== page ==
v.      Why do you think this passage is appropriate for our All-Saints reading?
Some Quotes for Further Reflection:
The future belongs to those who give the next generation reason for hope. (Pierre Teilhard de Chardin)
The saints are those who, in some partial way, embody—literally incarnate—the challenge of faith in their time and place.  In doing so, they open a path that others might follow.  (Robert Ellsberg)
The past takes us forward.  (Diana Butler Bass) 
As we discussed, All-Saints is about both today and tomorrow.  And we are thankful for those who have come before us, who have walked this same journey that we travel now.  We are all part of the same conversation that began when God spoke Creation into existence.  As we celebrate the memories of those who have gone before us, let us also honor their memories by journeying with hope and courage toward the one that we have been called to be and the One that calls us home.
For those who walked with us, this is a prayer.
For those who have gone ahead, this is a blessing.
For those who touched and tended us, who lingered with us while they lived, this is a thanksgiving.
For those who journey still with us in the shadows of awareness, in the crevices of memory, in the landscape of our dreams, this is a benediction.  Amen.
                                                                        (Jan L. Richardson, in In Wisdom’s Path, p. 124)

Proper 25A: Legacy

promisedland2528dtf_78232825291OLD TESTAMENT: Deuteronomy 34: 1-12

To read the Old Testament Lectionary passage, click here

We begin this week’s passage with Moses looking out over the horizon toward the Promised Land. It says he was one hundred twenty years old. Now, putting aside the fact that our current calendar and our current way of tabulating age was not in place, I think we at least get the message that Moses was nearing the end of his life. And as he looked out over the land, he reflected on the Divine Promise that had been so much a part of his life.

The Israelites are about to enter the Promised Land. They have wandered for forty years. (We skipped a lot of chapters in the Lectionary!) Most of the original generation is gone. Moses has been their leader; really, the only leader that they’ve ever known. And I’m sure they are getting concerned about who would replace him. How could they go on? But look how Moses responds to their concerns. He knows it’s not about him. (THAT is what is probably the mark of a great leader, when you come to think about it! Think about all of those leaders in our history that were instruments of vision and change but that never experienced that change themselves. They’re called prophets. ) He reminds them of the promise. Look, see there…everything for which we’ve worked, everything toward which we’ve journeyed, everything for which we’ve dreamed…there it is. It was a sort of sermon, a calling to belief, a reminder to the people of who and whose they were. This is Moses’ legacy.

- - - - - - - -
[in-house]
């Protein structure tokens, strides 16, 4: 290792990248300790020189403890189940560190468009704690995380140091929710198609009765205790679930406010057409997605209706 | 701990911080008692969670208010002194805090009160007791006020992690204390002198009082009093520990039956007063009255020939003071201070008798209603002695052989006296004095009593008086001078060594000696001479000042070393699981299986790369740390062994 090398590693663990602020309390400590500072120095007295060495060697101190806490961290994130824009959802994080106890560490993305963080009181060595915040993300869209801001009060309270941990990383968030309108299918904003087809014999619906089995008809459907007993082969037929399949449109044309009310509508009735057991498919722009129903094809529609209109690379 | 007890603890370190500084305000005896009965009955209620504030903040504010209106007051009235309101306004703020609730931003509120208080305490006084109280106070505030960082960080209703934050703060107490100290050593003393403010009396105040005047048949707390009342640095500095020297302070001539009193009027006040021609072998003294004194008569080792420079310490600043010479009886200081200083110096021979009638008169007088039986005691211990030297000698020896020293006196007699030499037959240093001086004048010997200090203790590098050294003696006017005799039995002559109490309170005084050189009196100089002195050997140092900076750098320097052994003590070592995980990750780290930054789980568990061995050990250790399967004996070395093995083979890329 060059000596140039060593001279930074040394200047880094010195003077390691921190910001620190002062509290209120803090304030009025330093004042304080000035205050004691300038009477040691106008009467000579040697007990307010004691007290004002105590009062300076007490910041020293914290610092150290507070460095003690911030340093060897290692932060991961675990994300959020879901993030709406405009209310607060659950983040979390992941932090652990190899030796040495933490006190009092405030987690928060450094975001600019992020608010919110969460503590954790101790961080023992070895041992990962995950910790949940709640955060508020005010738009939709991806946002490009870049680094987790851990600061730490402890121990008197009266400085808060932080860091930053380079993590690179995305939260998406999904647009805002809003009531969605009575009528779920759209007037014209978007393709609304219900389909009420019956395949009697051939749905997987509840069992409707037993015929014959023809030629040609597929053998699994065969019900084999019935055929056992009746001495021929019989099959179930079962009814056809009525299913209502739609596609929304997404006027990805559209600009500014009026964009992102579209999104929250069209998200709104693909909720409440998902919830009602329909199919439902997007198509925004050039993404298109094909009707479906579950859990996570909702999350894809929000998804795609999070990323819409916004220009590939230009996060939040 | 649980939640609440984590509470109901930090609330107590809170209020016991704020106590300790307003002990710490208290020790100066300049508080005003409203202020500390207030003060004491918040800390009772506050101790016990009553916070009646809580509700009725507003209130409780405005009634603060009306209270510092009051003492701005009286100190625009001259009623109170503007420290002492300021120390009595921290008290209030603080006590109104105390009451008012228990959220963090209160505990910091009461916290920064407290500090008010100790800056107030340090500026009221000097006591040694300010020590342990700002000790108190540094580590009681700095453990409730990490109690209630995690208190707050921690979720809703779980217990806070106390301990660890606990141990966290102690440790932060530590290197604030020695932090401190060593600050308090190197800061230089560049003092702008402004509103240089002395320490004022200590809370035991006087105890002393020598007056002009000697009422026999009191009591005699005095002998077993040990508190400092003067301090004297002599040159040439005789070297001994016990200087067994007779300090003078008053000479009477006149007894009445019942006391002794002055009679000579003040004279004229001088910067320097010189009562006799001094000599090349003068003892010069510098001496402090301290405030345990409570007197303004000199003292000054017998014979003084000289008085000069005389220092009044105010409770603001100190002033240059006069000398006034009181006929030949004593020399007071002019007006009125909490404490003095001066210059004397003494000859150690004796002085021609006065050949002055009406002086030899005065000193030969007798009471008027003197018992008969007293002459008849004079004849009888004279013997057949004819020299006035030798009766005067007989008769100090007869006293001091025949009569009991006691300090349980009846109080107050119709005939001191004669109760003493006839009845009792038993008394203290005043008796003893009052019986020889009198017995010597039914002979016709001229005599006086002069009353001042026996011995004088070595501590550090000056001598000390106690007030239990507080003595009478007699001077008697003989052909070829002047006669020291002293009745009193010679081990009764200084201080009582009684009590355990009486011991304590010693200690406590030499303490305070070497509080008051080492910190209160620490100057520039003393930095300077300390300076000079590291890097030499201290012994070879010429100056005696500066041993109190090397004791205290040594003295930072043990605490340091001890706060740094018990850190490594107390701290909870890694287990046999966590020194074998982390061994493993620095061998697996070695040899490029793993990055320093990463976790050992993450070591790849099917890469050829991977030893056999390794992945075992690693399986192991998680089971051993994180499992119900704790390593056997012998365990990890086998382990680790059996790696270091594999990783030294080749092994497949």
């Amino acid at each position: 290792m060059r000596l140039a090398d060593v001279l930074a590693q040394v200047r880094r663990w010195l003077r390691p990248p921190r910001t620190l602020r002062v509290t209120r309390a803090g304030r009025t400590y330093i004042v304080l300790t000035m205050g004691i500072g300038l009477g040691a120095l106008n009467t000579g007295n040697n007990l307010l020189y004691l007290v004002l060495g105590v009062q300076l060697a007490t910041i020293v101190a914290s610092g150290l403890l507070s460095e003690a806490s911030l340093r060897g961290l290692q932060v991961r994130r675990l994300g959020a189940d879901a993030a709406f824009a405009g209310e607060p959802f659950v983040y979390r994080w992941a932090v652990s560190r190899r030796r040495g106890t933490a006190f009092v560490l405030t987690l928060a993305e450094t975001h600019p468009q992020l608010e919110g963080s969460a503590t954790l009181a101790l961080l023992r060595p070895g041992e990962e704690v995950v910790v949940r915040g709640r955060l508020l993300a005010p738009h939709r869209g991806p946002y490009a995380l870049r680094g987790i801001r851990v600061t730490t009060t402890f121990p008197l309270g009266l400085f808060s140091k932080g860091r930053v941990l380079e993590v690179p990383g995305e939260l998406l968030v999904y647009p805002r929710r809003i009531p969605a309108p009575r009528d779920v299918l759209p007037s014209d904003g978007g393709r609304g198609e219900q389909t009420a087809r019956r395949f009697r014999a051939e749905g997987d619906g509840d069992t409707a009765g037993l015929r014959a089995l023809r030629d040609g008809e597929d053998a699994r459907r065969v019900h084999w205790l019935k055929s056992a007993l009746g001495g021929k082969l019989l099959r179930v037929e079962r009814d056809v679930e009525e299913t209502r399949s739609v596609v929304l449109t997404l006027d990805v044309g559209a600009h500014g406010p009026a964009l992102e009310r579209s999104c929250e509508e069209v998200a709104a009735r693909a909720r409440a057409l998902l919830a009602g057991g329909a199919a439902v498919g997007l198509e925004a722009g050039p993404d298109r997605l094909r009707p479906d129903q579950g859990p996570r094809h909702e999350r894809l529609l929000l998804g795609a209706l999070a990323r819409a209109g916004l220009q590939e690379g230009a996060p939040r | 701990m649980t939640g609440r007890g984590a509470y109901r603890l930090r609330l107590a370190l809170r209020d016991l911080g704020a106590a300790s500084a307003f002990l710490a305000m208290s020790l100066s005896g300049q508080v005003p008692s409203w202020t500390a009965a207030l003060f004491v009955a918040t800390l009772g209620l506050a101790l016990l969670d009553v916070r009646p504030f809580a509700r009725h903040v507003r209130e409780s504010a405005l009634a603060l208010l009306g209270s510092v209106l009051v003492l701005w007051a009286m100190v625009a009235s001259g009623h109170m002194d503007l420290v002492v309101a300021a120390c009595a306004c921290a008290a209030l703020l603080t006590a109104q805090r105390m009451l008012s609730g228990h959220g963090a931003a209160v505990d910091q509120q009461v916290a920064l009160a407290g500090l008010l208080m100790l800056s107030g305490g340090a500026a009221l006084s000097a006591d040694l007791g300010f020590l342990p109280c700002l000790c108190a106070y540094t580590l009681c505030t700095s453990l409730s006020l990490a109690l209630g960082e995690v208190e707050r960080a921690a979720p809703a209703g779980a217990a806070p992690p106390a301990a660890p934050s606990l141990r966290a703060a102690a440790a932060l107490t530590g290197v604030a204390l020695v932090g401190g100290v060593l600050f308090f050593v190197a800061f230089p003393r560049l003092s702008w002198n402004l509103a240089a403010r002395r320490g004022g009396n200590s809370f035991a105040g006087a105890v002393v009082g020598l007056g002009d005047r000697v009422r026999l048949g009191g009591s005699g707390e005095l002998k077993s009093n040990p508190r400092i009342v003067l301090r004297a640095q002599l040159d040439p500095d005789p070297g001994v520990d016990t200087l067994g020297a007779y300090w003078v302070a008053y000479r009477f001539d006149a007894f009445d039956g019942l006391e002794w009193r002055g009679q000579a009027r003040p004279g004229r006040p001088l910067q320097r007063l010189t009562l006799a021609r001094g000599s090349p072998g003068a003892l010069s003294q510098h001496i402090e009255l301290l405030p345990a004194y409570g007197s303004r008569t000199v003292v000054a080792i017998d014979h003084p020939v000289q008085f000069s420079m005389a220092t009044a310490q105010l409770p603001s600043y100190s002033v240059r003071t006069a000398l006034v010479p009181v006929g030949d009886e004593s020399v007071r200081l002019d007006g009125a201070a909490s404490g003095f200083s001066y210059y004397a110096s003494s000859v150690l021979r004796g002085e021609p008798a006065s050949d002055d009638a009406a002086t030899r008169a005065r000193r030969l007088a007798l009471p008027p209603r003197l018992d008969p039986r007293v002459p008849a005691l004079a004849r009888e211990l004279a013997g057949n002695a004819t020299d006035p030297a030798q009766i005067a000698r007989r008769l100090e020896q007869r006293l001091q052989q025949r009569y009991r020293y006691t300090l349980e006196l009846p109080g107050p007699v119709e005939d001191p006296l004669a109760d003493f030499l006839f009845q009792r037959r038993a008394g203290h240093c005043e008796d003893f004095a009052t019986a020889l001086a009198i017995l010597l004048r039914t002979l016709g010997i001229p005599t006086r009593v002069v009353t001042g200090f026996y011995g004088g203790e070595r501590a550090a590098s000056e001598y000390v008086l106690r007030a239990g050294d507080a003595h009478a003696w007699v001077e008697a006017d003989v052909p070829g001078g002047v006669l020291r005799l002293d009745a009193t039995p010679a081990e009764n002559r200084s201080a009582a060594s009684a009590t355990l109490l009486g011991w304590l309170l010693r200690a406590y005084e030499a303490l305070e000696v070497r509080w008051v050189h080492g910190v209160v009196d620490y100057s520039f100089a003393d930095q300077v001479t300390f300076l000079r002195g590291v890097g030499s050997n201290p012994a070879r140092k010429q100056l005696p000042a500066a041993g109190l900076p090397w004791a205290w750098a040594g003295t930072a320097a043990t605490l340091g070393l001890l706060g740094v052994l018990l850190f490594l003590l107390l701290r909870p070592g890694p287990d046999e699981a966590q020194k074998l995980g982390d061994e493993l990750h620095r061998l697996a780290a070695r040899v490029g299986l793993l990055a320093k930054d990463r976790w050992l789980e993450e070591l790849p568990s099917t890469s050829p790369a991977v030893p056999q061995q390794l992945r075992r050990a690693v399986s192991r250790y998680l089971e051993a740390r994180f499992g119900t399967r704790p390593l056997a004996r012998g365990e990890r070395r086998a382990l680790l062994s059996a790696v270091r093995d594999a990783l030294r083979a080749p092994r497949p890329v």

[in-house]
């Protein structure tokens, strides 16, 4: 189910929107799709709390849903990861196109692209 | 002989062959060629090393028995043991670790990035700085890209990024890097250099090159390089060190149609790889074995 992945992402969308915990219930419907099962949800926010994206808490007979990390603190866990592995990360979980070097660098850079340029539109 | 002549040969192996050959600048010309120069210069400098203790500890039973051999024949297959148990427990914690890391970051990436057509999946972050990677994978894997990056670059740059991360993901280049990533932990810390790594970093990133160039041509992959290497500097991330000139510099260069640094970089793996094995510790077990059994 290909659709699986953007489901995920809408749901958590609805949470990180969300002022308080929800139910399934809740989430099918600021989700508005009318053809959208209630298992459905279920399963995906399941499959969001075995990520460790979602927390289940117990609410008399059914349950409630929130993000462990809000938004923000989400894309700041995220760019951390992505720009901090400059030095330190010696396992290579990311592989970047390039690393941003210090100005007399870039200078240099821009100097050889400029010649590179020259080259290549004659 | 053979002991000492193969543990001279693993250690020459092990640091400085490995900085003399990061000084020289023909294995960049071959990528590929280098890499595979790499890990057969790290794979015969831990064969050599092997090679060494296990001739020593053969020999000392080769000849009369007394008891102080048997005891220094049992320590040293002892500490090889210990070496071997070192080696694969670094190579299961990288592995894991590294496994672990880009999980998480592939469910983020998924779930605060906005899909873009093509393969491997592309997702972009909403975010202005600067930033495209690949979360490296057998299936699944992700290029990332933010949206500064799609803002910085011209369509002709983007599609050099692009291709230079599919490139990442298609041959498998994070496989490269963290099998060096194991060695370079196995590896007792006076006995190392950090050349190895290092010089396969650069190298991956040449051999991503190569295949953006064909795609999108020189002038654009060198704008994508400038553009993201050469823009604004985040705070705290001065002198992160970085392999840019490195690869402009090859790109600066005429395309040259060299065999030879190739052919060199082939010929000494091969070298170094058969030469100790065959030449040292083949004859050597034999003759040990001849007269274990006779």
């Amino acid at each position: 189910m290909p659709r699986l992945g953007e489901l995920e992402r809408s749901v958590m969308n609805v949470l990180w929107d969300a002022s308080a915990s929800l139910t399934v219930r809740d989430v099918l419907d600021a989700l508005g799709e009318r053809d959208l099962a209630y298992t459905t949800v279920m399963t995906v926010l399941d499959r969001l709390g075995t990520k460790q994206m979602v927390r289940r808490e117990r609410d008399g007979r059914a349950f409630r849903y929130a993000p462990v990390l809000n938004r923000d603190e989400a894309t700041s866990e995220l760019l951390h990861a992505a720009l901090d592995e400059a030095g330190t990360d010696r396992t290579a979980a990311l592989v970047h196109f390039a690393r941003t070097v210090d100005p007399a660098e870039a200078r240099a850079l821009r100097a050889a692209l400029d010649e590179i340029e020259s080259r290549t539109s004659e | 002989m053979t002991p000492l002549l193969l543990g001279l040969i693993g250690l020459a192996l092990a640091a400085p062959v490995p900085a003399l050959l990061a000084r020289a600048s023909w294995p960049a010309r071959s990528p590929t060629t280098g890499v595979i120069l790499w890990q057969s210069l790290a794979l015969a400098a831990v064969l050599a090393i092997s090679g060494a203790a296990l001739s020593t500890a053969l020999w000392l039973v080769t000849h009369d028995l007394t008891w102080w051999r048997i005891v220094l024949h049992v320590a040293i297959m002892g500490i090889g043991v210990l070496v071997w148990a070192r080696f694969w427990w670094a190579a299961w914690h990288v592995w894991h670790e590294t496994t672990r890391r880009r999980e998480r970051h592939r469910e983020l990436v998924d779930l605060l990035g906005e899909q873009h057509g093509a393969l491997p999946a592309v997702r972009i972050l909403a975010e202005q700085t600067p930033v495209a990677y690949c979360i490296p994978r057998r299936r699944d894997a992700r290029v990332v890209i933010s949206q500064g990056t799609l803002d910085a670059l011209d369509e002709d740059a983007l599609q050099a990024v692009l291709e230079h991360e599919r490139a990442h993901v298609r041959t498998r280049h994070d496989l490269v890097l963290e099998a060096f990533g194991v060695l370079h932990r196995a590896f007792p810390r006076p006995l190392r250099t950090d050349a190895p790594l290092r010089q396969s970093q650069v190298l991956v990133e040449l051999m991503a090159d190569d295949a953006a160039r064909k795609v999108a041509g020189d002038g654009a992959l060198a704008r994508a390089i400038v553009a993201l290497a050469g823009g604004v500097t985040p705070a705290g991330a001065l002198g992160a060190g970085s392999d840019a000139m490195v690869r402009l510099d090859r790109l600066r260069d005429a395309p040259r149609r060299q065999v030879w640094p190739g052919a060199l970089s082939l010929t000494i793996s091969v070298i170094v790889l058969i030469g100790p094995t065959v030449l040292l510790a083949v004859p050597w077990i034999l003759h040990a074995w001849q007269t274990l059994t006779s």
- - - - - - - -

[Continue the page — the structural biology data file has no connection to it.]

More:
Moses never actually entered the Promised Land. He would die here in Moab and be buried somewhere in this valley. There are some that would think that a shame that Moses would come all this way and then never see his dream to fruition. Maybe that was the whole point. This was Moses’ calling. He was to lead the journey. He was to lead the people into seeing what the Promise held, what the covenant meant in their lives. Moses did not need completion—just faith. Moses was entrusted with the vision to hand off to the people. And just before his death, Moses got something that he probably never dreamed he would even receive—a glimpse, just a glimpse of the Promised Land.

The Israelites mourned his death with the deep and profound grief that one would mourn a family member, a patriarch, one who had led them through so much in their lives, and who had been such an instrumental part in the change that they had experienced. After the period of mourning, they would embrace their new leader, Joshua, the son of Nun, who Moses had hand-picked. The text says that Moses had “laid his hands on Joshua”. It was an anointing of sorts. We Methodists might call it his ordination. “Go now and take thou authority…” Moses would never be forgotten but it was time to move from this place and carry that legacy that he had left them with them into the Promised Land.

We are given glimpses all the time of the Divine Promise. Most of us just spend too much time trying to figure out how to see it all through. When will that Promise, that cherished glimpse of the holy and the sacred be enough? When we will realize that God’s vision transcends us all?